The opening of student athlete name image and likeness compensation Thursday is not without its controversies. One of the most concerning for fans and analysts alike is the unopposed involvement of agents partnering with student athletes.

The NFL Player's Association announced Thursday morning in response to college athletics' recent evolution that agents will be permitted to enter agreements with college football players so long as those agreements follow the laws and guidelines presented by states and programs concerning NIL.

"Contract Advisors are permitted to enter into NIL marketing agreements with a college player, which agreements are not generally the subject of the NFLPA's Regulations," the NFLPA said in a memo Thursday. "However, under the Regulations, it is in the CA's responsibility to monitor and ensure that they are in full compliance with all applicable state and federal laws, as well as NCAA rules that impact the player's eligibility."

The NFLPA also stressed to its agents that these agreements cannot be connected to a player's future involvement in the league. Rumors of agents formulating a plan to offer compensation upfront for a player to later hire them have spread over the past few weeks leading up to the opening of NIL regulations. This memo from the NFLPA seeks to disrupt any such plans from taking place.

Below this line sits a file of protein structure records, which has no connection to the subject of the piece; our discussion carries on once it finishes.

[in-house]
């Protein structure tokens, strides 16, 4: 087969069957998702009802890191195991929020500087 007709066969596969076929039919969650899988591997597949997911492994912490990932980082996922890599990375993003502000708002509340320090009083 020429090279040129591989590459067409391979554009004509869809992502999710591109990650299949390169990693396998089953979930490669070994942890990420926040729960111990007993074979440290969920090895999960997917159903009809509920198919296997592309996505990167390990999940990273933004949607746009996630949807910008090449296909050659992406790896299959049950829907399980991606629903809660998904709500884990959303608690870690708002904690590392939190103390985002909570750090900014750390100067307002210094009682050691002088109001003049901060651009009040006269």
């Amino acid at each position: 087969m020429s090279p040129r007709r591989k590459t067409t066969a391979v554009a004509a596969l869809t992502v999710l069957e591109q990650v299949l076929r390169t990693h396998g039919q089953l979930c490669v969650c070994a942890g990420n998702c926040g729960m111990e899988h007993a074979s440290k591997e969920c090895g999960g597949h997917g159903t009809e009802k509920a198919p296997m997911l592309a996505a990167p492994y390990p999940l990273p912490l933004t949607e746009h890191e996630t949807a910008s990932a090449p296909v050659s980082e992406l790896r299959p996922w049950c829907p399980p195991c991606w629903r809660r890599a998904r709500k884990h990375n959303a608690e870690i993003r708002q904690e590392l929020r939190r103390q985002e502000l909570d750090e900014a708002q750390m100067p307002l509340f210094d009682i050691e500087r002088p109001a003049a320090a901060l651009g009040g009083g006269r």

Effectively, any player that enters an agreement with an agent will be allowed to seek advice on NIL contracts and situations only. The assistance can not be afforded on the basis that the two parties should work together at any point in the future.

"Obviously, the NIL are is rapidly evolving," the memo reads. "Therefore, the NFLPA will engage in discussions on these matters with player leaders..., college players representative groups, and a group of CAs."

If it sounds difficult to police, that's absolutely the case. The NFLPA will have to learn and grow with this new landscape just as the world of college athletics will.

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The concern over agents involvement grew among fans and analysts more once the NCAA placed a temporary lift on all of its NIL rules, giving the governing power to the states with legislation in place and to the NCAA-member schools outside of those states. This action left many to question how college athletics as a whole could prevent agents from interacting with students.

At the very least, the NFLPA has stepped in to let its agents know how the landscape will be traversed for the foreseeable future. No other major American professional sports league's player association has vocalized a position on the matter, however.

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